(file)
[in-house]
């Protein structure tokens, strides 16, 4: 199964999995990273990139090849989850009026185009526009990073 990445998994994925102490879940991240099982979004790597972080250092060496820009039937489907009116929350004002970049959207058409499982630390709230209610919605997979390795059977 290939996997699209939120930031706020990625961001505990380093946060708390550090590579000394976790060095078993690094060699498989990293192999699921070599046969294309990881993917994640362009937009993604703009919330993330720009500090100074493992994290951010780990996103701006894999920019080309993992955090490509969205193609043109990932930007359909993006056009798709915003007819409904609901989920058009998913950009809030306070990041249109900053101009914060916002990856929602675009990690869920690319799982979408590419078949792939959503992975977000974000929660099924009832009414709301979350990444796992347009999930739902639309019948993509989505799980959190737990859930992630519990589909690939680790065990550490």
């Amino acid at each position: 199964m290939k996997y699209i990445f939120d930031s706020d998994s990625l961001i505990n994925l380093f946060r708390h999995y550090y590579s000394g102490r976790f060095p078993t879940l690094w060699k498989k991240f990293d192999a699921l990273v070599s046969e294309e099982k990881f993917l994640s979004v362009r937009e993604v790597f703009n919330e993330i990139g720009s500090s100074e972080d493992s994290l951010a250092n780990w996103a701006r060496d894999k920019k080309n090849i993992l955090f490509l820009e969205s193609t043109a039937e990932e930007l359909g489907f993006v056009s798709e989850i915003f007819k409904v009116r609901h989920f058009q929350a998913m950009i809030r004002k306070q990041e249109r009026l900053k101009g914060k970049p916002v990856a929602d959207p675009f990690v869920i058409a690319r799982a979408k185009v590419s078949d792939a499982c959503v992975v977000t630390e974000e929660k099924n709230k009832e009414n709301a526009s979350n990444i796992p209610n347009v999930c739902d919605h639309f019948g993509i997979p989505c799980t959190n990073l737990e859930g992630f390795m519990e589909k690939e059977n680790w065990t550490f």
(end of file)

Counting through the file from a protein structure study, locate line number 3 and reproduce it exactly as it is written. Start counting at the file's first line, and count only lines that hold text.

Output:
């Amino acid at each position: 199964m290939k996997y699209i990445f939120d930031s706020d998994s990625l961001i505990n994925l380093f946060r708390h999995y550090y590579s000394g102490r976790f060095p078993t879940l690094w060699k498989k991240f990293d192999a699921l990273v070599s046969e294309e099982k990881f993917l994640s979004v362009r937009e993604v790597f703009n919330e993330i990139g720009s500090s100074e972080d493992s994290l951010a250092n780990w996103a701006r060496d894999k920019k080309n090849i993992l955090f490509l820009e969205s193609t043109a039937e990932e930007l359909g489907f993006v056009s798709e989850i915003f007819k409904v009116r609901h989920f058009q929350a998913m950009i809030r004002k306070q990041e249109r009026l900053k101009g914060k970049p916002v990856a929602d959207p675009f990690v869920i058409a690319r799982a979408k185009v590419s078949d792939a499982c959503v992975v977000t630390e974000e929660k099924n709230k009832e009414n709301a526009s979350n990444i796992p209610n347009v999930c739902d919605h639309f019948g993509i997979p989505c799980t959190n990073l737990e859930g992630f390795m519990e589909k690939e059977n680790w065990t550490f």